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Big finish, big ovation for Milwaukee Symphony Orchestra's opener
The Milwaukee Symphony Orchestra's season-opening concert Friday night at the Marcus Center for the Performing Arts led to a big finish and an equally big ovation.
The orchestra, led by former music director Andreas Delfs and joined by pianist Jeremy Denk, opened with Aaron Jay Kernis' introspective "Musica Celestis" (Heavenly Music) for string orchestra.
Delfs and the players brought life and focus to the piece's shadowy, ethereal strains and poignant swells of sound and energy.
Denk took the stage with Franz Liszt's dramatic "Concerto No.1." Although Denk captured the power and drama of the piece, his performance was about far more than the piece's biggest moments.
The piece's small, internal details proved as compelling and important in his interpretation as the stormy chords and sweeping crescendos.
Taking just a pinch of rubato at the top of a phrase or a quick, light release of the end of a passage, he drew his audience into the details of the piece. He moved from soulful, lyrical playing to a jaunty playfulness in this articulate, yet wordless, explanation of the piece.
Tchaikovsky's "Symphony No.4" is high on the list of standard orchestral repertoire. From the stirring horn lines that open the piece and expanding into powerful sounds from the full brass section, to flowing string passages and gorgeous woodwind solos, the symphony is beautifully constructed and deeply moving.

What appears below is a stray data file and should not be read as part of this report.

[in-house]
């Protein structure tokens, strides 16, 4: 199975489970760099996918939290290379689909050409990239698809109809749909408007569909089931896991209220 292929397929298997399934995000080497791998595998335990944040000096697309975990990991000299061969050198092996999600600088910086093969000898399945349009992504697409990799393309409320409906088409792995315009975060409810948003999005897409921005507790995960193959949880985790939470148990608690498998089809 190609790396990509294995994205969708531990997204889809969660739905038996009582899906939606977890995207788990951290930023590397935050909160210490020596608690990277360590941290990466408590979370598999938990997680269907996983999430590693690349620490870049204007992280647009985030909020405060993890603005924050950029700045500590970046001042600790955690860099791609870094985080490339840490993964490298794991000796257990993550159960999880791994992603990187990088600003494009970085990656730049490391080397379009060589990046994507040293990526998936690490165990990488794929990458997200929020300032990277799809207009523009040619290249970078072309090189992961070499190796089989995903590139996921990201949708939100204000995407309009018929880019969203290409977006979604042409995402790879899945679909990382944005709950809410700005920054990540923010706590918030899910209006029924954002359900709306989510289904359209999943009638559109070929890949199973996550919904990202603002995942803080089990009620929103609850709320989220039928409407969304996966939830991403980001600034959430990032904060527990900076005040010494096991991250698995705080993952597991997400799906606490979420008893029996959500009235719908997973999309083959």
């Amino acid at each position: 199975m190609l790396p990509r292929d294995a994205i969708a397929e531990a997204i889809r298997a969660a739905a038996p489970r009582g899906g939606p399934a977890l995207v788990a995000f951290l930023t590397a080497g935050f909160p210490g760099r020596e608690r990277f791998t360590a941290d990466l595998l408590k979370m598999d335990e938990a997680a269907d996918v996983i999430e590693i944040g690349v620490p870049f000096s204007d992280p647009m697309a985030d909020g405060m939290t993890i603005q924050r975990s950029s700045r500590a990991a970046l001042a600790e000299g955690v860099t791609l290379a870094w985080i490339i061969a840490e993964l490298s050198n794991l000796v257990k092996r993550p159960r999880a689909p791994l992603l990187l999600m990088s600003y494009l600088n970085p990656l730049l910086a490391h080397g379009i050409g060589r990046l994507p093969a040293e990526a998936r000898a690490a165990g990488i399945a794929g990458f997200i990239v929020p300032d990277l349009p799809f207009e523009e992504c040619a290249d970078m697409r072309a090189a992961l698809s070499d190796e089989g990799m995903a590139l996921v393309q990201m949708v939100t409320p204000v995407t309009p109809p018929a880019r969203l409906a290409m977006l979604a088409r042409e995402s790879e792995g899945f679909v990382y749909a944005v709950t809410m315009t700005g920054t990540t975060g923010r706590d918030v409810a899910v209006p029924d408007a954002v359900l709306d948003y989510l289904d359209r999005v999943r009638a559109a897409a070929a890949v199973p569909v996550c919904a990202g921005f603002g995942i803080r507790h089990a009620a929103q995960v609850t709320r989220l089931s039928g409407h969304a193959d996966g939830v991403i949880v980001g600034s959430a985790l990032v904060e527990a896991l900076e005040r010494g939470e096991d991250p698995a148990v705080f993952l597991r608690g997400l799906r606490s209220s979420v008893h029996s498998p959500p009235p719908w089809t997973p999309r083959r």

Delfs and the players brought focus and clarity to what we know to be Tchaikovsky's musical tirade against fate, despite a few uncertain entrances and transitions. A broad dynamic range and informative shifts in tempo were part of the performance's power.
The real heart of the performance lay in the big, well-blended string sounds and the equally effective delicate string moments. Equally important were powerful, cohesive brass playing, driving percussion passages and some wonderfully expressive woodwind playing, particularly oboist Katherine Young Steel's opening lines of the second movement.
The audience responded to the Tchaikovsky with a loud, long standing ovation, calling Delfs back to the podium several times and offering shouts and cheers to individual players and entire sections as the orchestra members took their bows.